Ray Kroc--the founder of McDonald's Restaurants--was living proof that opportunity is
out there everywhere. Kroc's success formula in 1955 was the idea of licensing independent owners, thus creating the modern fast-food industry.
Before starting his new business, Kroc was running a small Chicago firm that distributed a multimixer for malted milks. His sales ability, experience, and research enabled him to see a unique opportunity missed by so many others.
Ray Kroc was always grateful for his mind-boggling success. "I had the satisfaction of seeing McDonald's become an institution." When he turned 70, Kroc had this to say: "On my 70th birthday my greatest pleasure is the chance to share my good fortune with others."
Ray opened the first McDonald's restaurant in 1955 in Des Plaines, Illinois. The new business grossed $235,000 that first year. Years later, thousands of McDonald's restaurants were operating internationally. Every restaurant was planned and built around a foundation of service, quality, and cleanliness. This foundation was also part of the reason for Kroc's huge success. He found a need of the public. This same need was also something that could be sold in volume and with a continuing high quality level.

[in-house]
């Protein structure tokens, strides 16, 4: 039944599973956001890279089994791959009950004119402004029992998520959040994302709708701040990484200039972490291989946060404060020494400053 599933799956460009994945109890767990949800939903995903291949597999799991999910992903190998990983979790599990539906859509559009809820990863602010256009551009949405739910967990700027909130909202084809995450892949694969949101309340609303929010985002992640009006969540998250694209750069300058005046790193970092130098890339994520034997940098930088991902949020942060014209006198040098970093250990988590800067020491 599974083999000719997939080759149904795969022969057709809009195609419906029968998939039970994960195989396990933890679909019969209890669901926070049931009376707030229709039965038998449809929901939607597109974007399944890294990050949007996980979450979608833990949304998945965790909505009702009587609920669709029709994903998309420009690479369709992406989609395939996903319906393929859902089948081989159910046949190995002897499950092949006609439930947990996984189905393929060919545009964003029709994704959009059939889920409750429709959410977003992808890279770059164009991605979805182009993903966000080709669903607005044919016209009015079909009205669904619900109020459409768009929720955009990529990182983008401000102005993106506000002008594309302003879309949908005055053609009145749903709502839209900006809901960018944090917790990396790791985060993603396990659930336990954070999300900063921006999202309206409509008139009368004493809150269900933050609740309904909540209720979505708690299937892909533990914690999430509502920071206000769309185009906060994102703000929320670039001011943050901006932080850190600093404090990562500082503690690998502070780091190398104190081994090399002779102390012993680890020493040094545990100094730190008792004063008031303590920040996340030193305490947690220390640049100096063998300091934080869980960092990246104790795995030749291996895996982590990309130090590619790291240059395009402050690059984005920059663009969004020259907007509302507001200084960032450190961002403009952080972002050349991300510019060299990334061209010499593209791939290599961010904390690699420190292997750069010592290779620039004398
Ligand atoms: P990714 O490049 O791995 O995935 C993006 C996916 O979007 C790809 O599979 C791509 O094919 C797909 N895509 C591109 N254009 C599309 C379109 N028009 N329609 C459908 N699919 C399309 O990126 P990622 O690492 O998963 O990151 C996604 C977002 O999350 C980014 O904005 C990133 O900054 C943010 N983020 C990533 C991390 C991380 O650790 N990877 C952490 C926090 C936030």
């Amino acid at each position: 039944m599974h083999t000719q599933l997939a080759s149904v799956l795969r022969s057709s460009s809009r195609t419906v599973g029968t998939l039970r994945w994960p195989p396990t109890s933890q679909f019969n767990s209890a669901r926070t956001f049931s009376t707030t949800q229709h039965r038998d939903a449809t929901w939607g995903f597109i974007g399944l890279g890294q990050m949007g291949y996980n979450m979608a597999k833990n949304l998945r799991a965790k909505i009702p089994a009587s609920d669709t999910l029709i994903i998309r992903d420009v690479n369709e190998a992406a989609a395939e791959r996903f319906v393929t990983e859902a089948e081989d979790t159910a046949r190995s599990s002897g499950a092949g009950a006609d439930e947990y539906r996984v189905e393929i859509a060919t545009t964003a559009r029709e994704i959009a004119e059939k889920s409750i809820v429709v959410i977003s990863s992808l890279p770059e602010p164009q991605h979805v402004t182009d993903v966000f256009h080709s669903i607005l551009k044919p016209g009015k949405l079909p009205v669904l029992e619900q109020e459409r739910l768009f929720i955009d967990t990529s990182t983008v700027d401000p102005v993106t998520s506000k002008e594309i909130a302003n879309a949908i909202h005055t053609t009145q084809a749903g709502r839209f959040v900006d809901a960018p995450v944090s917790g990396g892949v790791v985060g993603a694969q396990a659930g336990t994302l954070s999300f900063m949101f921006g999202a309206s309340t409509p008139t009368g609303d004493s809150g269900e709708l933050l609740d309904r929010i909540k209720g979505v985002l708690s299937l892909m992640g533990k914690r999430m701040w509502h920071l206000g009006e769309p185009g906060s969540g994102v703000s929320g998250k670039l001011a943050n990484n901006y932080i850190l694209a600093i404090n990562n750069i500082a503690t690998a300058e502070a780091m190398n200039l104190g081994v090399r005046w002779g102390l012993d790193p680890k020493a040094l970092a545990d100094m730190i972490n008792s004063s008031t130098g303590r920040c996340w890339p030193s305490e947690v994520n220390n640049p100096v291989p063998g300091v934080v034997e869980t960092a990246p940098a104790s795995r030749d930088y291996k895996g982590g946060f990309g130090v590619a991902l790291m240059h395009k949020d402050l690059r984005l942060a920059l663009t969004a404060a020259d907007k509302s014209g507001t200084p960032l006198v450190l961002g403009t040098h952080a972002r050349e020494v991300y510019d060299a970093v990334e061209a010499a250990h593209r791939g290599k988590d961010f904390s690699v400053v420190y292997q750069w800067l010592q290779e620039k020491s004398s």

Born in Chicago, it's interesting to note that Ray Kroc was a high school dropout. In the first World War, he joined the Red Cross Ambulance Corps. When the war ended, he worked as a music director for one of the pioneer Chicago radio stations. He also played piano in some bands and even tried a real estate venture in Florida at one time.
Ray Kroc never dreamed just how big McDonald's would become. "I don't think anybody knows ahead of time. Everybody builds their castle and dreams. If you're ambitious, the sky is the limit, because you've got to think that way. But you also have to be realistic. You can't get to the end before you've gone through the graduation."
Few sales and marketing people attain what Ray Kroc accomplished. He had the distinction of being the only man in the world who sold enough hamburgers to stretch to the
moon...and probably back. That's selling like a true champion.